Adam Brunner is a firm believer of the “retirement blues.”
Brunner is the director of Temple’s Osher Lifelong Learning Institute, or OLLI, a program that offers non-credit educational courses to people over the age of 50. Brunner said a retiree recently made him aware of the concept of “retirement blues” when he expressed his gratitude for OLLI.
“The way he put it was, when somebody retires, believe it or not it can be a stressful experience,” Brunner said. “They have a whole structure to their lives, but when you get to the retirement age … you don’t have the structure of knowing you have to wake up at a certain time, and you don’t get the satisfaction of producing something society deems valuable.”
“All of a sudden your time is free, and you don’t know what you’re going to do with yourself,” he added. “One man said the OLLI program rescued him from the retirement blues and helped him build a life in retirement that was as meaningful as the life he built as a young man.”
OLLI, which started in 1975 and offers 150 classes a year, was recently gifted $1 million from the Bernard Osher Foundation, which “seeks to improve quality of life through support for higher education and the arts,” according to its website. This is the second million-dollar gift OLLI has received from the Bernard Osher Foundation in four years.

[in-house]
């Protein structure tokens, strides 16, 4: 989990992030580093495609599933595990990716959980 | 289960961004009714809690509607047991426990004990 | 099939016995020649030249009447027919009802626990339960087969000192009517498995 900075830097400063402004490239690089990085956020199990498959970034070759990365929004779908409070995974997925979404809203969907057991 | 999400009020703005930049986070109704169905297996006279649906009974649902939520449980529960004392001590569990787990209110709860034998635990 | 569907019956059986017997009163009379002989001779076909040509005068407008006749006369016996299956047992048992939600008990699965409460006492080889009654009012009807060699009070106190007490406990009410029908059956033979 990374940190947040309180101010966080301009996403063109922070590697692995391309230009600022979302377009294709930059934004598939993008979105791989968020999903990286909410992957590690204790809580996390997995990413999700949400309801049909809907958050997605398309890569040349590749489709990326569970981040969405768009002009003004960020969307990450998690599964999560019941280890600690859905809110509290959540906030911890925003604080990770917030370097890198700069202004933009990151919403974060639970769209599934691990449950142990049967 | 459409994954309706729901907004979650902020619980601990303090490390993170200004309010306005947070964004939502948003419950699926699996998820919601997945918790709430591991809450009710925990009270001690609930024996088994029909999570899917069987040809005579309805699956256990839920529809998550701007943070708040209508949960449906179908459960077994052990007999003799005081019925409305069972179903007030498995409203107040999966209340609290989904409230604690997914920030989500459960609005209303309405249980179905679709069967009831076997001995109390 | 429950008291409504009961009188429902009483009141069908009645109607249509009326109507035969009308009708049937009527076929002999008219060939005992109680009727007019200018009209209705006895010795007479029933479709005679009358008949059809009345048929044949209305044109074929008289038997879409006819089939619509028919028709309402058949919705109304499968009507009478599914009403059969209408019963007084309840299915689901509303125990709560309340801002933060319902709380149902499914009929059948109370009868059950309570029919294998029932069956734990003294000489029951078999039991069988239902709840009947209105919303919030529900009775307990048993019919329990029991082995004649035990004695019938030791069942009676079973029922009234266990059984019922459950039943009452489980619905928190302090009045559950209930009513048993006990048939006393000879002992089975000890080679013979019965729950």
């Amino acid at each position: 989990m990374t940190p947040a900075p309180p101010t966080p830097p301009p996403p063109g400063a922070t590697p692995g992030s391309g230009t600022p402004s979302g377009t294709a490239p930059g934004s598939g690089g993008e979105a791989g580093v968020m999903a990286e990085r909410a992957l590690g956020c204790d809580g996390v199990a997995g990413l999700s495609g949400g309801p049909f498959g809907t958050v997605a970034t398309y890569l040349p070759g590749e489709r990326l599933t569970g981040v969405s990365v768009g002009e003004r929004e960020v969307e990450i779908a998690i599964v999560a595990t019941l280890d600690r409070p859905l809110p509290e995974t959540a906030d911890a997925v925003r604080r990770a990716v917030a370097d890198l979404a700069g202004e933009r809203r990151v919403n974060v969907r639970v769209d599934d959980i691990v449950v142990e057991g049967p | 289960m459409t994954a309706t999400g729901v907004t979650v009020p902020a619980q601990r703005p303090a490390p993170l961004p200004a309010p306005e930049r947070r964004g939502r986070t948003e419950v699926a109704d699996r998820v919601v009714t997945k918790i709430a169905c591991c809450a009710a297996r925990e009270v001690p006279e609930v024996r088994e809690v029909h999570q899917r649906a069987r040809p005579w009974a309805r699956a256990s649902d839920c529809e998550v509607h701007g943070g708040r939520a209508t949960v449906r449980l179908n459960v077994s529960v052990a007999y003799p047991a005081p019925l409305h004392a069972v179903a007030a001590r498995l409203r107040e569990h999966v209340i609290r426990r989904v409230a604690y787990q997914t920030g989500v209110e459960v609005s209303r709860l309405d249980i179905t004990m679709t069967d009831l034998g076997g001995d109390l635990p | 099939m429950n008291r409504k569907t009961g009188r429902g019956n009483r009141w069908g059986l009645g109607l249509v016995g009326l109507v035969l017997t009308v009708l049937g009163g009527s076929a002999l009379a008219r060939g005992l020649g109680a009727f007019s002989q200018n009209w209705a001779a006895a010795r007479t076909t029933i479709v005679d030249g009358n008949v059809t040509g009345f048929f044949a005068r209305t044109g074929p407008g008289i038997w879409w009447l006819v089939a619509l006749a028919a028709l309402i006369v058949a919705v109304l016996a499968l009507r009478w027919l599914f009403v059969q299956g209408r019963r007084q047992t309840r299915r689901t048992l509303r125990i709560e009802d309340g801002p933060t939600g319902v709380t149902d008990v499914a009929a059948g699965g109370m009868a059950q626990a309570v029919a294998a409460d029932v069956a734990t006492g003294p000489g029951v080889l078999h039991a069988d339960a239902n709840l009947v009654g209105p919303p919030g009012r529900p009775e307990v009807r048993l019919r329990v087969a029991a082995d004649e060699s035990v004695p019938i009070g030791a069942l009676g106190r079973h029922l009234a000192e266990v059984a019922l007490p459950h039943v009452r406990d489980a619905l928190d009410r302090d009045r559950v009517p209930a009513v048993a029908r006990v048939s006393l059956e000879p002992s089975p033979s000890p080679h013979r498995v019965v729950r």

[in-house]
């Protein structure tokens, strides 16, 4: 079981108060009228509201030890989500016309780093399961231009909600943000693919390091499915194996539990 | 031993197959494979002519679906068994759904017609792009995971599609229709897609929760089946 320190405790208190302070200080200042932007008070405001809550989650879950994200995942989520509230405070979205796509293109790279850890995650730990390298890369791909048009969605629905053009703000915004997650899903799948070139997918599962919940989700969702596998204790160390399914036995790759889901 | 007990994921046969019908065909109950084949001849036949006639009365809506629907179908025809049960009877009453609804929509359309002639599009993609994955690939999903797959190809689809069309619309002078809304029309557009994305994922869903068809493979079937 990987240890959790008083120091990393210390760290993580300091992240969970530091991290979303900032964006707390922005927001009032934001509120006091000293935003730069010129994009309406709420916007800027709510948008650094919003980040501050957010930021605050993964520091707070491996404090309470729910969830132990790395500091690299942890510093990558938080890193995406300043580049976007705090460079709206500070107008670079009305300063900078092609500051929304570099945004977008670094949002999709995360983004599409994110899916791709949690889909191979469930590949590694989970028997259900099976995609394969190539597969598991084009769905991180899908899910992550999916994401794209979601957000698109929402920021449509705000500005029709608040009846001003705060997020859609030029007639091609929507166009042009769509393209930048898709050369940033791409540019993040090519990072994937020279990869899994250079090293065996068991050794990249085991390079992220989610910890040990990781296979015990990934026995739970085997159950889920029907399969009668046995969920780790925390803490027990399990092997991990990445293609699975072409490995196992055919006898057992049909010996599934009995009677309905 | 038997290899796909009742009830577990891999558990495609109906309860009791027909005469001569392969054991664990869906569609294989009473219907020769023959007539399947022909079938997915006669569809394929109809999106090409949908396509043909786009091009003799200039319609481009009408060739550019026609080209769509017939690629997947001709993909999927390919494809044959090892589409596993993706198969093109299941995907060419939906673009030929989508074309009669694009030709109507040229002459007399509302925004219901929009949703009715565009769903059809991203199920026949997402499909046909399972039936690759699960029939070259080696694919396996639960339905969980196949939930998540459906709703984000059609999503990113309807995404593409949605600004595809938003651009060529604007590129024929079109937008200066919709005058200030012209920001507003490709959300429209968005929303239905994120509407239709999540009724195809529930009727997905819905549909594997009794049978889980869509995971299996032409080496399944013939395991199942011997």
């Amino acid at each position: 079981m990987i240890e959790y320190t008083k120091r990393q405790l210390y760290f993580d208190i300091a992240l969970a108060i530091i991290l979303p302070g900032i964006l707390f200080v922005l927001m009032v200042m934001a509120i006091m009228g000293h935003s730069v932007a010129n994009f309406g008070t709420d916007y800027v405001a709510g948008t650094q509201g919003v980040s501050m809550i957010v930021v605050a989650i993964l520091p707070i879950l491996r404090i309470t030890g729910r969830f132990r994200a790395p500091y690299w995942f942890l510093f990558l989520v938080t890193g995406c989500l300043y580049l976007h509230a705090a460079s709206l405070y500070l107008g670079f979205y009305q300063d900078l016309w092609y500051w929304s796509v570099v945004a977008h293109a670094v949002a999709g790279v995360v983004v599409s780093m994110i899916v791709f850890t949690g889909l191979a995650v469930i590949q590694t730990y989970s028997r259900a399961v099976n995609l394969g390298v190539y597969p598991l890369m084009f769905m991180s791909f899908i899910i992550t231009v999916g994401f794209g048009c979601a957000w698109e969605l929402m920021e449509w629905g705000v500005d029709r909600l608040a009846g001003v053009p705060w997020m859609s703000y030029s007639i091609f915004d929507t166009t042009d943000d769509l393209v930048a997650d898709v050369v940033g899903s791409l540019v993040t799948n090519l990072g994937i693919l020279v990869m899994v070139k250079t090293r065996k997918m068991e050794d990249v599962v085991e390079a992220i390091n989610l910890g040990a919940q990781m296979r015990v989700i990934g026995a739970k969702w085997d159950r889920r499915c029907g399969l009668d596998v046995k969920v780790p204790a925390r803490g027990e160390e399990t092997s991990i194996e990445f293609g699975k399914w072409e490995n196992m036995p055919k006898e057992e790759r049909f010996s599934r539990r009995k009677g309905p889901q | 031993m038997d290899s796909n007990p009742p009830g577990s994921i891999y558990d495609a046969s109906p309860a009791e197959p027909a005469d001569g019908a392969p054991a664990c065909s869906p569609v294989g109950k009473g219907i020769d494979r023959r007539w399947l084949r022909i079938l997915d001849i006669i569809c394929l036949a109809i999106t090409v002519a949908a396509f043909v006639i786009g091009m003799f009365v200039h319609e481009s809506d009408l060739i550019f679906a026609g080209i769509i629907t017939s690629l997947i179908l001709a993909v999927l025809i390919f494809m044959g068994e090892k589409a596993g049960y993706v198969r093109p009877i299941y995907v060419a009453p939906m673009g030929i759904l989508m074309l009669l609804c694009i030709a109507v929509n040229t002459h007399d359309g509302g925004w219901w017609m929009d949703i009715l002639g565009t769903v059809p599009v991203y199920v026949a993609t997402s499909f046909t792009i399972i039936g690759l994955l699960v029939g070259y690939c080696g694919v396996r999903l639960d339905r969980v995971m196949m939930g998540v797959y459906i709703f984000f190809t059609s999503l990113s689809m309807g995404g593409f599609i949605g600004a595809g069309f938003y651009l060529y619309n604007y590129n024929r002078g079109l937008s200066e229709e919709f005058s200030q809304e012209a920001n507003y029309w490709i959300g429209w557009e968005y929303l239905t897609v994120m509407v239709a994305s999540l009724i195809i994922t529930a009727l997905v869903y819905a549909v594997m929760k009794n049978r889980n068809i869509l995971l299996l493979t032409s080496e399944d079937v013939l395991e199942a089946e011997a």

“[The first] was a wonderful gift that began our role to become a program that would be sustainable and last for generations,” Brunner said. “This most recent million dollar endowment … will even more so ensure that this program continues for years to come, because we’re at a point in history where older adults are the fastest growing portion of our population.”
“There will be more and more people who are retirement age and looking for more meaningful things to do with their time, and this is an appealing option,” he added.
OLLI offers non-credit courses at Temple University Center City, located at 1515 Market St. The program, which started out with about 85 people, now has more than 1,200 members, Brunner said.
People enrolled in the courses cannot acquire a degree or certificate, but Brunner said many retirees take the courses for their own interest in continuing their education.
“It’s really for people who are retired and want to extend their minds and horizons,” Brunner said.
“It offers new information – new knowledge,” he added. “We have classes on smartphones and tablets and world events. People are able to come to classes with people their own ages who are intellectually curious.”
A membership organization, OLLI requires annual dues of $290 for fall, spring and summer semesters, or $195 for a combination of spring and summer semesters, or $95 for just a summer semester. Members are able to attend as many classes as they want, are given access to a library and are invited to OLLI’s annual holiday parties and meetings.
Brunner said he thinks OLLI will become more popular in the future, especially with the recent gift from the Bernard Osher Foundation, which, headquartered in San Francisco, operates on 118 other campuses from Maine to Hawaii and Alaska, according to its website.
“When you’re young, education can be looked at as more of a stepping stone toward a career,” Brunner said. “So the courses are very goal oriented. Now that [OLLI members] are retired, they can take classes about things they are interested in.”
“If they were always interested in stars and looking up at the sky, well now they can learn about astronomy,” he added. “They can learn about all kinds of things.”
Claire Sasko can be reached at firstname.lastname@example.org